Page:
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Originally written by Philip Zimmerman in 1991, PGP freeware has gone through many generations, changed hands more than once and had features added then removed to be reserved for paid versions only. Personal philosophies exist about which freeware PGP version is best and why.
The source code of PGP versions are released to the public for purposes of peer review, to assure that "no back doors" exist. When downloading the software, one should check to make sure that a digital signature is included to verify authenticity.
PGP version 2.6.2 (DOS/MacOS Command Line) freeware:
Purists maintain that the original command line PGP version is the safest to use, if not the most convenient. Third party graphic user interfaces (GUIs) exist that help automate the process to an extent, though third party software can introduce security bugs. Therefore, most people drawn to version 2.6.2 will most likely not use a GUI. Upside: Very secure, very small program. Downside: Requires manual, command line use. Availability: Archival websites.
In 1996 Zimmerman partnered with Viacrypt, which then became PGP Incorporated. Windows-compatible versions 4x and 5x followed, but the next watermark version came after Zimmerman sold PGP in 1997 to Network Associates, Incorporated (NAI).
Version 6.5.8 freeware (NAI) included native email plug-ins for Outlook, Outlook Express, Netscape and Eudora. For other clients like Pegasus Mail or Bat!, free plug-ins were available from third parties. This version also included a Virtual Private Network (VPN) plugin. However, NAIs 6.5.8 was pre-XP and is no longer widely used.
After version 6.5.8, NAI decided to discontinue the practice of releasing the source code. Zimmermann, who had been a consultant for NAI, left their employ over the disagreement. Version 7.x was unpopular and PGP languished. During this period, unaffiliated programmer Imad Faiad took it upon himself to use the source code from various 6.x releases to further develop the software on his own. The result was the successful, albeit controversial, version "6.5.8 CKT."
Version 6.5.8 CKT freeware (Windows 95/98/NT/2000/XP) by Imad Faiad:
Faiad wrote several builds of v6.5.8, but build 08 is most popular. He fixed the digital signing bug, made the version XP-compatible and added back PGP Disk — the PGP utility for encrypting volumes that had been included in earlier 6.x versions. He also added several other enhancements including the ability to use very large keys. "CKT" stands for "Cyber Knights Templar" and identifies this version of PGP as separate from NAI's.
After NAI sold PGP rights to PGP Corporation in 2002, Faiad was asked to stop development. Zimmermann's dedication to provide PGP source code was for security reasons, not to invite 'competition' to official versions. Current source code is now released under these express conditions.
That said, version 6.5.8 CKT remains widely used and many prefer it to official versions for the enhancements Faiad added. Upside: XP-compatible, with email plug-ins included for Outlook, Outlook Express, Eudora and Netscape; VPN plug-in included, with fixed digital signing bug; PGP Disk included along with other enhanced features including support for very large keys. Downside: Some people believe it unwise to support an unofficial version. Availability: Archival websites.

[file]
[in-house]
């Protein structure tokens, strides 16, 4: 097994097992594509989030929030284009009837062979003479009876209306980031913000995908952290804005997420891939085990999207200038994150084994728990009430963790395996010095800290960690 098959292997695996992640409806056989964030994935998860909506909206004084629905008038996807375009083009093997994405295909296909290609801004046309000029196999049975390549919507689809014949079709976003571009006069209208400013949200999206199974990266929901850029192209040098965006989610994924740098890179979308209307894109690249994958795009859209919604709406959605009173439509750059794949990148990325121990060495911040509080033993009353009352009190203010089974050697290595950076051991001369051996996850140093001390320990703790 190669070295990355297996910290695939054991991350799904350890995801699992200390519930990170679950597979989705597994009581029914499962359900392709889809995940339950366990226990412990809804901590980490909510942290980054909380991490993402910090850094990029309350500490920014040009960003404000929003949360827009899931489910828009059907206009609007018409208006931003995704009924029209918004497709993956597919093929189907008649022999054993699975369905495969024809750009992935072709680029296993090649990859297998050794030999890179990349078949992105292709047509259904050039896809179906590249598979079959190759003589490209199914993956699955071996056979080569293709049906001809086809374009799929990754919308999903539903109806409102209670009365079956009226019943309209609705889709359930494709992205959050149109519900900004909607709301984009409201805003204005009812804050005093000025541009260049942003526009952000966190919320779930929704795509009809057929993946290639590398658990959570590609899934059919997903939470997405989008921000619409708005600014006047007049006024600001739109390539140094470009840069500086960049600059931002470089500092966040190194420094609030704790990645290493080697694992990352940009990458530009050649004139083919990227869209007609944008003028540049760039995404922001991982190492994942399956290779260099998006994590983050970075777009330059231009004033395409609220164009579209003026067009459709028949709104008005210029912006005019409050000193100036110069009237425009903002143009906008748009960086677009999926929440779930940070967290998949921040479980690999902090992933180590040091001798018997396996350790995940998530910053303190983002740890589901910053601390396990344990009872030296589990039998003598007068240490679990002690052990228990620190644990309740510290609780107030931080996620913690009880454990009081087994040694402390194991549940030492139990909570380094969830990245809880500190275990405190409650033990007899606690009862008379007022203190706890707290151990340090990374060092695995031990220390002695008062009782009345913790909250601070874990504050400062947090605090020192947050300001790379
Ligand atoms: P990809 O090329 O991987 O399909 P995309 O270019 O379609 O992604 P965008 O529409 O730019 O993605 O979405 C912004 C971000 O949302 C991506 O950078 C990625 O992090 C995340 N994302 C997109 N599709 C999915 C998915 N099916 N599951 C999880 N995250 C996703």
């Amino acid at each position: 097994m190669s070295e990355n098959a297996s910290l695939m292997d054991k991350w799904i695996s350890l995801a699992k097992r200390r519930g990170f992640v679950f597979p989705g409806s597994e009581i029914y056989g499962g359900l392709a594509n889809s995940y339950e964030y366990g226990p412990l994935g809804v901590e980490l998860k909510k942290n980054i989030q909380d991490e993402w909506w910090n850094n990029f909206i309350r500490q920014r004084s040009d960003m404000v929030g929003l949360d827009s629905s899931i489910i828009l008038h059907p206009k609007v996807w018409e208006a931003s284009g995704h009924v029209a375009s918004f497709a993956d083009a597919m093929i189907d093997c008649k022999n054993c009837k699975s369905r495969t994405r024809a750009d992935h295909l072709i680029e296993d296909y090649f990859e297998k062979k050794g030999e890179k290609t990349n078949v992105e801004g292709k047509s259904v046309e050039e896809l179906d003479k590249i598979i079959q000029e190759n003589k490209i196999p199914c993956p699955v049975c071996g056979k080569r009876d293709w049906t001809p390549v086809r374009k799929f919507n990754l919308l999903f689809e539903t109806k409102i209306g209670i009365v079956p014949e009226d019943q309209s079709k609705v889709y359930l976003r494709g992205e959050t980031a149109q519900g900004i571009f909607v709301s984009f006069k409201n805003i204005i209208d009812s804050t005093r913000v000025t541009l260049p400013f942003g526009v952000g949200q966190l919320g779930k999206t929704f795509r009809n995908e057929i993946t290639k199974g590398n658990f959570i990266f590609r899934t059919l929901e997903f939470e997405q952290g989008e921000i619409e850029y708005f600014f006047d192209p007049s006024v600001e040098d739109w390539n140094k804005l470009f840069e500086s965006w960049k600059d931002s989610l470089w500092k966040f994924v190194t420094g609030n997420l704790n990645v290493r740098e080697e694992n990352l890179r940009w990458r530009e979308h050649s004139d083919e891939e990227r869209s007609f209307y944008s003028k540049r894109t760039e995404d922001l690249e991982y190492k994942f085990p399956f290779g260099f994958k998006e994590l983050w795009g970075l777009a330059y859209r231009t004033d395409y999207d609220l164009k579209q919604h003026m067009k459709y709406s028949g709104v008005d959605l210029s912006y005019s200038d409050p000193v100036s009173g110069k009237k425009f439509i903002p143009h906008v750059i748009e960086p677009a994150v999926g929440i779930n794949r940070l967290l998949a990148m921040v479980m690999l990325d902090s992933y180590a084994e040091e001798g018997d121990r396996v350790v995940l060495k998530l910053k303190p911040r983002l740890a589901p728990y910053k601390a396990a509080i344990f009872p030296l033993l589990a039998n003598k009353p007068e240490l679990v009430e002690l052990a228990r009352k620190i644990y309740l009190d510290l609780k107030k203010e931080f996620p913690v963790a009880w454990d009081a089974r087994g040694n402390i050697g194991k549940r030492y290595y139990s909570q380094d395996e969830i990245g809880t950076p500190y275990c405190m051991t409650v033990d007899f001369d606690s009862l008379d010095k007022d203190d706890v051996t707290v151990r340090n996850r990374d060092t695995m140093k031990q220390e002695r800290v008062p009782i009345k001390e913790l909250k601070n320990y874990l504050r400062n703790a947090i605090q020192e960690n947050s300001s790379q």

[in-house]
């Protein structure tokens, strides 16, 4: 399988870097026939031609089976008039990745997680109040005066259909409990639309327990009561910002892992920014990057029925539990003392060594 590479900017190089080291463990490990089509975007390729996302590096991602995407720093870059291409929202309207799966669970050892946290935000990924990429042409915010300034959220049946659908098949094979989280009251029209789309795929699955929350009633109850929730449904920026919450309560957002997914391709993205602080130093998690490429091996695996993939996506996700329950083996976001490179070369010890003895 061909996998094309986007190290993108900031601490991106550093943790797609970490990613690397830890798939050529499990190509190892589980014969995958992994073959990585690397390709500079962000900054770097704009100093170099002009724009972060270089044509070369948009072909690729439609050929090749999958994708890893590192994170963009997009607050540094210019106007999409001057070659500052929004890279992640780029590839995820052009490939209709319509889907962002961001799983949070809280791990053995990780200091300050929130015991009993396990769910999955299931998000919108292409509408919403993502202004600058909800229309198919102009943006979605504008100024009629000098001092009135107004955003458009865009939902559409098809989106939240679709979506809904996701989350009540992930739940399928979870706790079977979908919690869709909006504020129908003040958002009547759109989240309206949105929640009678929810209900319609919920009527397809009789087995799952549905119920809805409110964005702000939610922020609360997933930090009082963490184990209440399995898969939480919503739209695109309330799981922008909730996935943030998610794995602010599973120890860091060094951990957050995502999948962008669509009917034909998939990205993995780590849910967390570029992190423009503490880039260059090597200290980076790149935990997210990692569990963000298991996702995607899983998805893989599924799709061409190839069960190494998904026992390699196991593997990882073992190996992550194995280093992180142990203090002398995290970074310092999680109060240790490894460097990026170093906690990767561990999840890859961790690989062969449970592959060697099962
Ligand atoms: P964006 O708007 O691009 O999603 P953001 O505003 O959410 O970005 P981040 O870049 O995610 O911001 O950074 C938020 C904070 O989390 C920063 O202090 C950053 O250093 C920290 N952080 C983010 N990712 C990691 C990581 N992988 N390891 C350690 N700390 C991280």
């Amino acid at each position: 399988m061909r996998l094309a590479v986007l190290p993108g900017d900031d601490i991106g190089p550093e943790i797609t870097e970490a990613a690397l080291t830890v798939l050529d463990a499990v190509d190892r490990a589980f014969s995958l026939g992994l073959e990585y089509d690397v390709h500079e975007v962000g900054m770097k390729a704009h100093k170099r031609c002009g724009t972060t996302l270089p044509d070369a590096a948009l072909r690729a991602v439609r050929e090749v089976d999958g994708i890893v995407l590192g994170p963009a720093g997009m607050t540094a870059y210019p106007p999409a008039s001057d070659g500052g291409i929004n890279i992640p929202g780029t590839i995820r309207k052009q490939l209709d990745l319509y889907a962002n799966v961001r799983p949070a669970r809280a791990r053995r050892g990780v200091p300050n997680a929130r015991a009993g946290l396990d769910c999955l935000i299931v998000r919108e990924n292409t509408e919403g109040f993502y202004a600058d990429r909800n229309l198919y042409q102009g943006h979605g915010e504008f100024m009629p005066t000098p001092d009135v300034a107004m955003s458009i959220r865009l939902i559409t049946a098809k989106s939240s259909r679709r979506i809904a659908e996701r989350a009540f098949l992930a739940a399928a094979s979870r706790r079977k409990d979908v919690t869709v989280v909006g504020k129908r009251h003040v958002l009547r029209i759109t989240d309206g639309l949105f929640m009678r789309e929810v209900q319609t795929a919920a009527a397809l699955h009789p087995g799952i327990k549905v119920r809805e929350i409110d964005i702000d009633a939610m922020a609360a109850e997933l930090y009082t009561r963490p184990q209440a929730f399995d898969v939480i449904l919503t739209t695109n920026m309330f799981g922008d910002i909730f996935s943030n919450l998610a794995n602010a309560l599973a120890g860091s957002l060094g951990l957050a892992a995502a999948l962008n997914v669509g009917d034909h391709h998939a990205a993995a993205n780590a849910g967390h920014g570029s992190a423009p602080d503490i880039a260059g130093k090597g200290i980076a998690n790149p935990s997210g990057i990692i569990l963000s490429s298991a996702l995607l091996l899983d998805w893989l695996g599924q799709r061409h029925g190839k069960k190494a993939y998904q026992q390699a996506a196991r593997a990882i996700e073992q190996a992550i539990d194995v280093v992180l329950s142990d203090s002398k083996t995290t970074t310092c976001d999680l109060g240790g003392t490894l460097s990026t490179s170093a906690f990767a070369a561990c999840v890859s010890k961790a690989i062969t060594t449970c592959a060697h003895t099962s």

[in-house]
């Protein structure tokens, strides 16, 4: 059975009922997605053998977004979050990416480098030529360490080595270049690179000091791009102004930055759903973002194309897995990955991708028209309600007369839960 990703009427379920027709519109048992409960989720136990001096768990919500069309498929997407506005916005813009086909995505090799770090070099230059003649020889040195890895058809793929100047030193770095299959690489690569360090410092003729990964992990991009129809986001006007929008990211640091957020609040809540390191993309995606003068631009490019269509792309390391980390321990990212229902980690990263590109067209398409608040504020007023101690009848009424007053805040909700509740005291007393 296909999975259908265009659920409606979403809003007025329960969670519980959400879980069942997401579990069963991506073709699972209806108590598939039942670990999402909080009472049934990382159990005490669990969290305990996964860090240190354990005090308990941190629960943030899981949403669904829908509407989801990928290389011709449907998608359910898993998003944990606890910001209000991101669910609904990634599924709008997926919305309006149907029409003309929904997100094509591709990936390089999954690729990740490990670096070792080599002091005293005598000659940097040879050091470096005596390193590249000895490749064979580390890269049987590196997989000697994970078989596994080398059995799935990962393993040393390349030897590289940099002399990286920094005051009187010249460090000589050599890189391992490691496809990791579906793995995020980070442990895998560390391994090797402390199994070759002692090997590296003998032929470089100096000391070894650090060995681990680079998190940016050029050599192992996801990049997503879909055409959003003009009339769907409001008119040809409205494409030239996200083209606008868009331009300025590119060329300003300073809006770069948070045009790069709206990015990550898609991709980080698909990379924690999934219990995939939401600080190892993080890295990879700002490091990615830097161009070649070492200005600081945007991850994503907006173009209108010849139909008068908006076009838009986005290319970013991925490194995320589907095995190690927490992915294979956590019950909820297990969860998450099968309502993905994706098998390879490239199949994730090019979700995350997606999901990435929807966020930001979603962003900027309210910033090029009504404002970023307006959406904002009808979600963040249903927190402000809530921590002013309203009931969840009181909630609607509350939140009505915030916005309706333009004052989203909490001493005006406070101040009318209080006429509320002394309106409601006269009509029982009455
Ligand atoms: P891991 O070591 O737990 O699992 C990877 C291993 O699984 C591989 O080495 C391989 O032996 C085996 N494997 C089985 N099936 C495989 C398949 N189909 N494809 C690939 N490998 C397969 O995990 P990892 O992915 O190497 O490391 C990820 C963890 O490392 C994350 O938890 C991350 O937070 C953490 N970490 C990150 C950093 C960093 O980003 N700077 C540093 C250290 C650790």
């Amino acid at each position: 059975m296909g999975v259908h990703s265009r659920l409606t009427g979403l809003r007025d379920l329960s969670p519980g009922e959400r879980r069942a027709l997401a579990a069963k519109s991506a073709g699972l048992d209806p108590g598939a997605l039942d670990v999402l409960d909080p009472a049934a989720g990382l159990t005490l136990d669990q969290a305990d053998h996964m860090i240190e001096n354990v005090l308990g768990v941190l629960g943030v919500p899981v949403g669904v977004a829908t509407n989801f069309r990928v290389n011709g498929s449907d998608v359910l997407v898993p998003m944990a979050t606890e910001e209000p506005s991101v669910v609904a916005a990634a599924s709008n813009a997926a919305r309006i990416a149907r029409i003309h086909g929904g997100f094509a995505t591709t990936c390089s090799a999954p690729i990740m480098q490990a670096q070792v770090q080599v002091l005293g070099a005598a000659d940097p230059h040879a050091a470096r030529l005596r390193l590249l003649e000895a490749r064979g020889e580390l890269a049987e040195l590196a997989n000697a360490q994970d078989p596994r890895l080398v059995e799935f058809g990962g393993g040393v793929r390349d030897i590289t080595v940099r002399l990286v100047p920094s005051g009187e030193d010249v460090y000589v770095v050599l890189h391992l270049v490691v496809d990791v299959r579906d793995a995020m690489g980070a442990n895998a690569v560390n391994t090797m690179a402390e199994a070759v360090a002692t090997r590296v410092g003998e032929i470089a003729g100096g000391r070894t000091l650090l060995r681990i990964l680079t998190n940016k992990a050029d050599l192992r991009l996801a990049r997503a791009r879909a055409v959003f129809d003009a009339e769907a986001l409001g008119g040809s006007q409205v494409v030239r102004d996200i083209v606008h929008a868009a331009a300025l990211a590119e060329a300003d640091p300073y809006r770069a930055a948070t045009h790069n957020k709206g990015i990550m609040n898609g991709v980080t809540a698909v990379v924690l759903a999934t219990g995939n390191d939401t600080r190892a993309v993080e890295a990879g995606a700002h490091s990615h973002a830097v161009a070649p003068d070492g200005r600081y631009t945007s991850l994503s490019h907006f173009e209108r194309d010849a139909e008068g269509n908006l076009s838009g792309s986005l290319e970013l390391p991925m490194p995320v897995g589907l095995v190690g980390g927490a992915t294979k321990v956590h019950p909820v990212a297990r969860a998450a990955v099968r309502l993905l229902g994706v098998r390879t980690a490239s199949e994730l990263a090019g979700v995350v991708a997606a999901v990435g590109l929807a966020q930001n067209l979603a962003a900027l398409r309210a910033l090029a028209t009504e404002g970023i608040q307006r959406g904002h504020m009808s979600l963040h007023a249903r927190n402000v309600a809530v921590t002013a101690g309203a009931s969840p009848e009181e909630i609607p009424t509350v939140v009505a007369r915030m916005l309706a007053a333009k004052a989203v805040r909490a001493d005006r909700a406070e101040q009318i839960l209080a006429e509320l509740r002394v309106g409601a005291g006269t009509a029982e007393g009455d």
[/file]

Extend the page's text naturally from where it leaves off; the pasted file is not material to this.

Currently, Zimmermann is an adviser to PGP Corporation. This brings us to current versions, starting with version 8.x — the first official release with Windows XP compatibility.
Version 8.1 (All Windows and MacOS) by PGP Corp.:
The program looks very much like an updated 6.5.8, but native email plug-ins are not functional without buying a license and a VPN plug-in is not included. PGP Disk has been replaced by PGP Whole Disk, available in licensed versions only. Free third-party plug-ins can be used with non-Microsoft email clients and there are freeware alternatives to PGP Disk for encrypting volumes and drives. Version 8.1 appears to be the most popular freeware Version as of mid-2005. Upside: Great look, feature enhancements, XP-compatible. Downside: Native email plug-ins are no longer free, though free third-party plug-ins can be found for virtually all popular (non-Microsoft) email clients. Availability: Unofficial archival websites.
The newest "freeware" version at the time of writing is PGP Personal Desktop 9.x Trial Version. The most notable change is a switch to a transparent email proxy, replacing email plug-ins. The proxy scans mail ports for incoming or outgoing mail and encrypts/decrypts without user intervention. This fully automated feature works free for 30 days, after which the program reverts to the equivalent of version 8.1 if a license is not purchased.
Version 9.x is a much bulkier download, weighing in at over 20 MB, as opposed to the approximate 7MB download of 8.1. Despite its enhanced desktop interface, it does not appear to be gaining popularity among PGP freeware enthusiasts over watermark version 8.1.